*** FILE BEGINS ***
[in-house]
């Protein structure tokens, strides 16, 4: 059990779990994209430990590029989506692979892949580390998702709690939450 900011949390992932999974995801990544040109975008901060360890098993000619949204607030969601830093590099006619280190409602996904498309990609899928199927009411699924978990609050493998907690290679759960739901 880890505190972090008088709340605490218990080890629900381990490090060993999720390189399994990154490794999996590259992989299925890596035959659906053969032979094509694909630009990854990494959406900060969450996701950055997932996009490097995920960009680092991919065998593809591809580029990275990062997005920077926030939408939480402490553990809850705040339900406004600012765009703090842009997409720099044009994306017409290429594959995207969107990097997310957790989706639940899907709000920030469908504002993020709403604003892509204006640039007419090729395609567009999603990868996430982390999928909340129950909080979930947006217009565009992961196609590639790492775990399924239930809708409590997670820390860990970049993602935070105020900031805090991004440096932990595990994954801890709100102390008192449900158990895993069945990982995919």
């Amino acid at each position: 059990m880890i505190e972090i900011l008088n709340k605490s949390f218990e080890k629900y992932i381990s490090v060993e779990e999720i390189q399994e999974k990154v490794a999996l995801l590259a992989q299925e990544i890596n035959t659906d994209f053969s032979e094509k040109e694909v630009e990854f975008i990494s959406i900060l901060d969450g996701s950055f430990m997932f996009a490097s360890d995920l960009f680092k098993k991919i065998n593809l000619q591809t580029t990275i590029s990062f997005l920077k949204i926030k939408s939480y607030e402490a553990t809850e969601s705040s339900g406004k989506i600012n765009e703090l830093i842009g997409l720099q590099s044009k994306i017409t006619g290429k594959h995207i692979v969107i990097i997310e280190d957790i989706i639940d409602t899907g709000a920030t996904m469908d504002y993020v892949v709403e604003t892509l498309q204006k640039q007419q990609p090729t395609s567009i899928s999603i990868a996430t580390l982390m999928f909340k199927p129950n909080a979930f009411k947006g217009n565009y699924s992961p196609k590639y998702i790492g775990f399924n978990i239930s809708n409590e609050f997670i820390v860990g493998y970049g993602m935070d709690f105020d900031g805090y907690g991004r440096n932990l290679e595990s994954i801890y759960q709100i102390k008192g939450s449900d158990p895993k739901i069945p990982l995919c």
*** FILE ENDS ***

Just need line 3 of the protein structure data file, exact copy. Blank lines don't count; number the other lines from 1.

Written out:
């Amino acid at each position: 059990m880890i505190e972090i900011l008088n709340k605490s949390f218990e080890k629900y992932i381990s490090v060993e779990e999720i390189q399994e999974k990154v490794a999996l995801l590259a992989q299925e990544i890596n035959t659906d994209f053969s032979e094509k040109e694909v630009e990854f975008i990494s959406i900060l901060d969450g996701s950055f430990m997932f996009a490097s360890d995920l960009f680092k098993k991919i065998n593809l000619q591809t580029t990275i590029s990062f997005l920077k949204i926030k939408s939480y607030e402490a553990t809850e969601s705040s339900g406004k989506i600012n765009e703090l830093i842009g997409l720099q590099s044009k994306i017409t006619g290429k594959h995207i692979v969107i990097i997310e280190d957790i989706i639940d409602t899907g709000a920030t996904m469908d504002y993020v892949v709403e604003t892509l498309q204006k640039q007419q990609p090729t395609s567009i899928s999603i990868a996430t580390l982390m999928f909340k199927p129950n909080a979930f009411k947006g217009n565009y699924s992961p196609k590639y998702i790492g775990f399924n978990i239930s809708n409590e609050f997670i820390v860990g493998y970049g993602m935070d709690f105020d900031g805090y907690g991004r440096n932990l290679e595990s994954i801890y759960q709100i102390k008192g939450s449900d158990p895993k739901i069945p990982l995919c």